Restraint is the capacity to restrain against wanting (the subconscious force that drives eating and overeating). In moments of wanting, a signal is sent to the executive system, the area of the brain that is responsible for decision-making.
How does the brain make decisions? It helps to think of it as two parts: the autopilot and the sleepy executive. Autopilot is a fast and automatic system of thinking that is often immediate. The sleepy executive is a slow, deliberate system of thinking that considers the future. Most decisions we make are made by our autopilot which produces automatic thoughts that give permission and justification to eat or overeat. These automatic thoughts are also known as permission thoughts. Permission thoughts often sound persuasive and convincing but are mostly untrue and irrational.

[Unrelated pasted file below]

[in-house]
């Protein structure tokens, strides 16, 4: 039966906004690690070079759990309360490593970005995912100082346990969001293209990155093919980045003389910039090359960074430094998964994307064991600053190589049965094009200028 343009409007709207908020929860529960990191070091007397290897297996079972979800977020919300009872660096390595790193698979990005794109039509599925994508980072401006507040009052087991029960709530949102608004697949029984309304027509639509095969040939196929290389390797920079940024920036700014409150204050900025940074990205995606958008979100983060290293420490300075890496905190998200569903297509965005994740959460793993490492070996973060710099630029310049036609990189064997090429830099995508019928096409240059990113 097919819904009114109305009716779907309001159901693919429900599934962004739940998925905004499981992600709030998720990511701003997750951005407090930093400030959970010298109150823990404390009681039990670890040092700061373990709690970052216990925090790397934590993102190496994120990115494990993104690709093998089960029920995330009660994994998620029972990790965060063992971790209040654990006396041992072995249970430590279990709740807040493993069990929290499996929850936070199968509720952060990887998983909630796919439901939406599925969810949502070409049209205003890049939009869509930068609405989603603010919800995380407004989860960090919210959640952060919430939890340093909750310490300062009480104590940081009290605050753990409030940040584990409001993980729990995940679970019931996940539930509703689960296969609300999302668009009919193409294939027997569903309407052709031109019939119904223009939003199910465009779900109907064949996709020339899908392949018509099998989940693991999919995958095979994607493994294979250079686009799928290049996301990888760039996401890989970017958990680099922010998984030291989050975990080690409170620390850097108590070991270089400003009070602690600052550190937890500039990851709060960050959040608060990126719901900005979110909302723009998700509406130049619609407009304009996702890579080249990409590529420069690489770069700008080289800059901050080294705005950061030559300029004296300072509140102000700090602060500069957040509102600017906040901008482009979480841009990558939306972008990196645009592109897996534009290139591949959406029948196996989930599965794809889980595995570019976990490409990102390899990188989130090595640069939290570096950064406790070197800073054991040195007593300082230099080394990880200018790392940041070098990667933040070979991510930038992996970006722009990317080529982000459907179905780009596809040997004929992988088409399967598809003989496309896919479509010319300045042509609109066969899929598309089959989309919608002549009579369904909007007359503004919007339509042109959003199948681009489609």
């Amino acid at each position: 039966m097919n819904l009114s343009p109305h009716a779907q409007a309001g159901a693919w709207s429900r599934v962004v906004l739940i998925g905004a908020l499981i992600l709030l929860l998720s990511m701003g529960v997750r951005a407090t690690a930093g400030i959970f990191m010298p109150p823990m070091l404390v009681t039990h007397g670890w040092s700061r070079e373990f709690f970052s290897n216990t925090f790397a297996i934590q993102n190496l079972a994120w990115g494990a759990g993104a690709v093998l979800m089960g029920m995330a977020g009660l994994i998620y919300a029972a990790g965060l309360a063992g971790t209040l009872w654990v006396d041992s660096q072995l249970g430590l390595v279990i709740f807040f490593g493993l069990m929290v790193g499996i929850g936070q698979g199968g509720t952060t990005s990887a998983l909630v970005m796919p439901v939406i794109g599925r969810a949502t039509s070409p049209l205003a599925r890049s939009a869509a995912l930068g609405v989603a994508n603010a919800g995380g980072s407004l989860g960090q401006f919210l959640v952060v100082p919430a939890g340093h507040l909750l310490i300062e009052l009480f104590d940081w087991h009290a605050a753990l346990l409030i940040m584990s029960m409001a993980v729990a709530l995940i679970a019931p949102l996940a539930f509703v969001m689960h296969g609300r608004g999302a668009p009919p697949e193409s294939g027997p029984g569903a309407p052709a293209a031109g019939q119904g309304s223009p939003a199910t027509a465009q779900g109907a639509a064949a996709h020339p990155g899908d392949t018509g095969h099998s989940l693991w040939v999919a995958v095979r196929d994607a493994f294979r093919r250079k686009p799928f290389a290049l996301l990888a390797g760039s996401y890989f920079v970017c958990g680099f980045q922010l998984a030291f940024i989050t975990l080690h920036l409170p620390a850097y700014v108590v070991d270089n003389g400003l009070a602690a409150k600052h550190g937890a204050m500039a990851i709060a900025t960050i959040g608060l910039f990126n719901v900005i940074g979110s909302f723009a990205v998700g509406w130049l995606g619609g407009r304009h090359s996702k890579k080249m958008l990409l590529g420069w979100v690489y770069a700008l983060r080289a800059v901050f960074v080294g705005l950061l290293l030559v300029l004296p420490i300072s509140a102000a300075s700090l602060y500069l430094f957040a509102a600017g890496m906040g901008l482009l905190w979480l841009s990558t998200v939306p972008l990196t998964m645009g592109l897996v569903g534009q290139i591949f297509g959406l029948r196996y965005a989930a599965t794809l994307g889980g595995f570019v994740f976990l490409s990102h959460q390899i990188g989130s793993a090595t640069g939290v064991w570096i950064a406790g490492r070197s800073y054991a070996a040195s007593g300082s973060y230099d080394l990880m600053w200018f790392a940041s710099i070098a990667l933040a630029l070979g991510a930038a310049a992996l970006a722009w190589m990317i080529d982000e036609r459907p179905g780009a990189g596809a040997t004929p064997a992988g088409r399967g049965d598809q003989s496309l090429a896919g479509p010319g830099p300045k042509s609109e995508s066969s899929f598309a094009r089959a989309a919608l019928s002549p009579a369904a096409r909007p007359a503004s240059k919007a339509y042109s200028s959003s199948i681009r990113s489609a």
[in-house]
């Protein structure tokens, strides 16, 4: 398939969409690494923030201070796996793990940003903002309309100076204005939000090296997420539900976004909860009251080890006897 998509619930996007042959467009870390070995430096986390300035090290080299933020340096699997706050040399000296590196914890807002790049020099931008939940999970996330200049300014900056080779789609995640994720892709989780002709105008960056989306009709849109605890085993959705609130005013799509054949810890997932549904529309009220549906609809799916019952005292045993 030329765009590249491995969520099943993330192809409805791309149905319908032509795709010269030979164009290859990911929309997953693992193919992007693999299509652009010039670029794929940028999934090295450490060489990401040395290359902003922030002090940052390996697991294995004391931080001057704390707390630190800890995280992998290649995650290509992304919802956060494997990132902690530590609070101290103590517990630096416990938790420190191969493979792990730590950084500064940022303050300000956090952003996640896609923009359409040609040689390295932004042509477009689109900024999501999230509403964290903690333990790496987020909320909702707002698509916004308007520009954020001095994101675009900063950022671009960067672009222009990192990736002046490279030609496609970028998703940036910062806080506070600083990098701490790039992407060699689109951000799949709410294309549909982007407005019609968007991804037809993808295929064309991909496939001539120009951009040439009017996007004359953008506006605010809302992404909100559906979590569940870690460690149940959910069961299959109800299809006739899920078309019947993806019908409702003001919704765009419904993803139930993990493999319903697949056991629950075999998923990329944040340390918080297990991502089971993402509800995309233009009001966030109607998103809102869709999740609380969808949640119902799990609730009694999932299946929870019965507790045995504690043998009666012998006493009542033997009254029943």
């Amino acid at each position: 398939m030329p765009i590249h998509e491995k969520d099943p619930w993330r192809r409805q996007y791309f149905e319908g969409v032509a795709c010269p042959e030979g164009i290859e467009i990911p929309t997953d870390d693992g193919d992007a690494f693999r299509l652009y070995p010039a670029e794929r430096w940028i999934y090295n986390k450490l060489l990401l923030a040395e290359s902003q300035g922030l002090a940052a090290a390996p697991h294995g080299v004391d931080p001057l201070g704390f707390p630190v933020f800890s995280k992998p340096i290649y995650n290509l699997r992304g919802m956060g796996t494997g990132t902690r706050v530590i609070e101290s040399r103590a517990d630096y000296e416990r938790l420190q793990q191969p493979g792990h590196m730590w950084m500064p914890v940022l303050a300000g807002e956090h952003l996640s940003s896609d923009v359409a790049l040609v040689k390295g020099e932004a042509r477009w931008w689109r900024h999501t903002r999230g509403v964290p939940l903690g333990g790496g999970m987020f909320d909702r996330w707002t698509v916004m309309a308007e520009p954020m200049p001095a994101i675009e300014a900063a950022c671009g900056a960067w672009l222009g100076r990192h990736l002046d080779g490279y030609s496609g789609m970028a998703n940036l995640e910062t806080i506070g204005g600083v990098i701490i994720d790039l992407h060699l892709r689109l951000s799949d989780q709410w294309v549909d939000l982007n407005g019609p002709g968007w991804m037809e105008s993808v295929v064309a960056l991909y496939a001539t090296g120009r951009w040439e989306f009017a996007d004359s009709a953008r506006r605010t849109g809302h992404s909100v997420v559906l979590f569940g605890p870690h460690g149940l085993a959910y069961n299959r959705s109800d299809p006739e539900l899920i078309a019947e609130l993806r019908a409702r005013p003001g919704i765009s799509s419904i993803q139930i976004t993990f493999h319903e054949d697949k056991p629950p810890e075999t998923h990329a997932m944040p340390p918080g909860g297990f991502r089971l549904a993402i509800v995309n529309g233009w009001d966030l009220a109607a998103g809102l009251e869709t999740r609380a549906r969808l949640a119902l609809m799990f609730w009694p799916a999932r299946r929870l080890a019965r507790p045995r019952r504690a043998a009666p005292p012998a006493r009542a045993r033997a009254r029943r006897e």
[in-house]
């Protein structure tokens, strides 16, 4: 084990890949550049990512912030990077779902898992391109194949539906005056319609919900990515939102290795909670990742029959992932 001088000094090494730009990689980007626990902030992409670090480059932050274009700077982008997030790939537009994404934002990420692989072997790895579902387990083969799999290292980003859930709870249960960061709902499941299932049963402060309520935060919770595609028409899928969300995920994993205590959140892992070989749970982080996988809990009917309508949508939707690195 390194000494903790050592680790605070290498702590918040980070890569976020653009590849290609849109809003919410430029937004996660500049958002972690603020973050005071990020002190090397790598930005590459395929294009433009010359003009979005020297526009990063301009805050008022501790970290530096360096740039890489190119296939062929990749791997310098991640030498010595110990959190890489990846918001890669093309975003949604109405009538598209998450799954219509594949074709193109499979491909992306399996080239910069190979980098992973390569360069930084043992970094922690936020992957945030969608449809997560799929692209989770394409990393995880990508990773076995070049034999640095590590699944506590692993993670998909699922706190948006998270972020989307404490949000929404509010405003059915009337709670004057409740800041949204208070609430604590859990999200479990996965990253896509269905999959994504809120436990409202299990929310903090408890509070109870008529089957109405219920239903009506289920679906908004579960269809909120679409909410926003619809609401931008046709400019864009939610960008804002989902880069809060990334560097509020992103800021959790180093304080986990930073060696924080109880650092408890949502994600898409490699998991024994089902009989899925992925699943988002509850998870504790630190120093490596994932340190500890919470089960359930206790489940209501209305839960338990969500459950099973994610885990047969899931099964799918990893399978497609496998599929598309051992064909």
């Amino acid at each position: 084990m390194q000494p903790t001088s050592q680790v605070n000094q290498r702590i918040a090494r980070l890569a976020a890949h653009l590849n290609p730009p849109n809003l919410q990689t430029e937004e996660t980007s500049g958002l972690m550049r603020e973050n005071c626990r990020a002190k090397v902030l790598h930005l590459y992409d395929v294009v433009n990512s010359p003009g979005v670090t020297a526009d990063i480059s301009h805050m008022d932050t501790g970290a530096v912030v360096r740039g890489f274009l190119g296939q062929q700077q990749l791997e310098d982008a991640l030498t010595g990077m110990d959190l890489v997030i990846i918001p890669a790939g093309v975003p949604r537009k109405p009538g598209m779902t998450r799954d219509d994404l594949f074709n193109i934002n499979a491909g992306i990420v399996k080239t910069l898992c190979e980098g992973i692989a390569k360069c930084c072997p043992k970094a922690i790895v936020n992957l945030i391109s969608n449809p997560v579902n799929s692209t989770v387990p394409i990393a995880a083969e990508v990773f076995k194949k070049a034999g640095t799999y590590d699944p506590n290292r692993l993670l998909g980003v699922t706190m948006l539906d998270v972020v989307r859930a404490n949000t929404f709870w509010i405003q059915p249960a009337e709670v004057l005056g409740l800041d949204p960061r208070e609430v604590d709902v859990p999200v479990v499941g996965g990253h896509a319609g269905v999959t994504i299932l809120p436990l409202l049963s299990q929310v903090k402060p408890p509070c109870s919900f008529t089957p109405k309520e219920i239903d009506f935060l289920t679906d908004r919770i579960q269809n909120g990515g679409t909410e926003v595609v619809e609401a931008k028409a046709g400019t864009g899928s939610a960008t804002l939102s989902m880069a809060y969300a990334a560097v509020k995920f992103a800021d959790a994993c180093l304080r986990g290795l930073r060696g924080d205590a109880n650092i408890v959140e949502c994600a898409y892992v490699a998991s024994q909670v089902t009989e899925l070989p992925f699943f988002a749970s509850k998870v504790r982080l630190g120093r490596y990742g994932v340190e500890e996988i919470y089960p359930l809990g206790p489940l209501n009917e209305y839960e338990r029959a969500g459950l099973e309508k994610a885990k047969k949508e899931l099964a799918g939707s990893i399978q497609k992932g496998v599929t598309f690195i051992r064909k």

Examples of permission thoughts: "I’ve had a long day, I deserve this." or "I’m not losing weight so I may as well." or " I’ll have this now and just eat less tomorrow."
Do these sound familiar to you?
We all have permission thoughts, but we can respond to them by developing our skills of Restraint! Restraint involves changing your thinking and behavior in moments of wanting and engaging that sleepy executive. Restraint is like a muscle, the more you use it, the stronger it becomes. It can strengthen over time with enough repetition. Eventually, you will be able to change the autopilot thinking and practice new restraint thinking that supports sustained behavioral change.
If you want to learn more about how to develop your own restraint skills for sustainable weight management, our experts can show you how! Contact the weight management experts at MWM!